Andrew Hill
Funny, action-packed, and (unlike the Flashman novels) appropriate for young readers as well as old, "Pyrates" is a sort of paean to the pirate stories and movies that captivated GMF as a young man. It's wonderful, and it makes me mourn Fraser all the more. He will be missed.
Melisende d'Outremer
Hilarious! Every piratical stereotype is covered - and covered well. The action is non-stop and the laughs come by the treasure chest full. A book that I, personally, could not put down - and often found myself laughing aloud - much to the chargrin of those around me.
Lets just say that if you've seen Cutthroat Island on purpose, you're clearly addicted to pirate tales and this is a book for you -- courtesy of the same mad genius responsible for Harry Flashman and the screenplay for Richard Lester's The Three Musketeers.

Matt Ryan
A wonderful frolic, although no light or quick journey by any means. 400 pages of (dated) humor a la Mad Magazine, National Lampoon (but not as crass, perhaps more like the Harvard Lampoon). Fraser is a master at the craft and "The Pyrates" showcases his talent.
Some of the sexism/racism makes me flinch, but I'm keeping in mind that Fraser is parodying content from a less enlightened time with less enlightened characters. This book succeeds as ripping every cheesy 30s-40s swashbuckling silliness to come out of Hollywood :)
This book is probably hard to find but, oh my, I thought it was so funny. This author did what we all want to do by writing a book using all the cliche's you can think of including heaving breasts. It might have been a bit off-color at some points.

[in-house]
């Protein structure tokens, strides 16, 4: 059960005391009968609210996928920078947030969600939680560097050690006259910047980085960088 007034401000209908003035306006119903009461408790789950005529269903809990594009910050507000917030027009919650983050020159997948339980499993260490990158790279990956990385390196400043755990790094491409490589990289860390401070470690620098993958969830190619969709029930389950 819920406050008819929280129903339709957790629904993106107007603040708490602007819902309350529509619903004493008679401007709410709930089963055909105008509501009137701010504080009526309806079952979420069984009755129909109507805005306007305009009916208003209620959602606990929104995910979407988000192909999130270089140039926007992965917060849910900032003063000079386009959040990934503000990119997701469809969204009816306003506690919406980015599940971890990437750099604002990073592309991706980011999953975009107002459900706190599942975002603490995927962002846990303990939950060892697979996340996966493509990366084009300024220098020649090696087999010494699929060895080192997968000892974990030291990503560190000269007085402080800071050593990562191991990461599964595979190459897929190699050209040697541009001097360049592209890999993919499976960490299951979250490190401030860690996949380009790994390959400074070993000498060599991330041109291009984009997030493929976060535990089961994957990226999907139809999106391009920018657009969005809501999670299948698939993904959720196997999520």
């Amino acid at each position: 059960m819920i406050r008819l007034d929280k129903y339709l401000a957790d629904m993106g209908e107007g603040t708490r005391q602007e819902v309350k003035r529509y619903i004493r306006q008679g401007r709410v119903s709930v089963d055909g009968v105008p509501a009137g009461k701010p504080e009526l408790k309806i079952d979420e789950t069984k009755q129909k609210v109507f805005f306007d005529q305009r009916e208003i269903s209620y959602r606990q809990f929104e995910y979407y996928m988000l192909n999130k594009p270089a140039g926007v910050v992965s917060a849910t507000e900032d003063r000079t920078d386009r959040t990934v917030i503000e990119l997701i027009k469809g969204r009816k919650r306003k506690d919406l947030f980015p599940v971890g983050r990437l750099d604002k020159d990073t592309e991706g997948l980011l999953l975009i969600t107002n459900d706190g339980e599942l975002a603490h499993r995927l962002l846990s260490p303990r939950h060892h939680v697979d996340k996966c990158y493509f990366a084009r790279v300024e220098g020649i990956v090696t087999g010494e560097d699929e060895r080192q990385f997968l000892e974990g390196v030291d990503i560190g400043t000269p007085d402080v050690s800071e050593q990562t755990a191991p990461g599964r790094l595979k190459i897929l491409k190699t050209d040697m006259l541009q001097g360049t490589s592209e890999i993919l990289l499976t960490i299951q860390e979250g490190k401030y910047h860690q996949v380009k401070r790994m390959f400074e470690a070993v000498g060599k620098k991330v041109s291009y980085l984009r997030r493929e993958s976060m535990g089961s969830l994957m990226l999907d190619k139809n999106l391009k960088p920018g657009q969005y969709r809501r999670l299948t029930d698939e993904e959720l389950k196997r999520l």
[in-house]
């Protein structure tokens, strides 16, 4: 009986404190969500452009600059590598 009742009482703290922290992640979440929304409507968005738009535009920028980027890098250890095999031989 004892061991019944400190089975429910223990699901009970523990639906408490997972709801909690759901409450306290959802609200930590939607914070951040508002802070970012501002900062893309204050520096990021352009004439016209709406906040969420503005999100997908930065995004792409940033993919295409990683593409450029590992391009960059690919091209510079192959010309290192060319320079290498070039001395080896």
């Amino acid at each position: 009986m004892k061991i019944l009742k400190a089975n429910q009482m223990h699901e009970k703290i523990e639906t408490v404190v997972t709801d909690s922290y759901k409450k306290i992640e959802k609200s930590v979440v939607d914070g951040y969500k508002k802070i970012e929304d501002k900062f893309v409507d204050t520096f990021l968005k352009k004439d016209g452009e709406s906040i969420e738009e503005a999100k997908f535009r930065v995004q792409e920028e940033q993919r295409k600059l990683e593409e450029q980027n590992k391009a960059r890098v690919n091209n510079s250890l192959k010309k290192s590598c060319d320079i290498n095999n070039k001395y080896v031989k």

Vit Babenco
George MacDonald Fraser turned a pirate anecdote into a pulp screenplay deriding both swashbuckling fiction and especially mainstream cinema. Modern pop culture clichés applied to the romantic era of pirates become incredibly ridiculous.
Jun 14, 2007 Gouty rated it 5 of 5 stars  ·  review of another edition
Recommends it for: people who want a good laugh
Arrrg! Avast me hearties, and prepare to set sail for the Spanish Main in the best send up of pirate movies, and books ever written. With tongue firmly in cheek Frasier mocks all the pirate/high seas stereotypes. It is a hilarious read.
The ultimate pirate novel: it contains every historical, literary and cinematic stereotype and yet it is both highly readable and true at least to the spirit of the period. This is what The Reavers should have been.
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He is best known for his Flashman series of historical novels, purportedly written by Harry Flashman, a fictional coward and bully originally created by Thomas Hughes in Tom Brown's School Days. The novels are presented as "packets" of memoirs written by the nonagenarian Flashman, who looks back on his days as a hero of the British Army during the 19th century. The series begins with Flashman, and...more
More about George MacDonald Fraser...
Flashman (The Flashman Papers, #1) Royal Flash (The Flashman Papers, #2) Flashman at the Charge (Flashman Papers, #4) Flash for Freedom! (The Flashman Papers, #3) Flashman in the Great Game (The Flashman Papers, #5)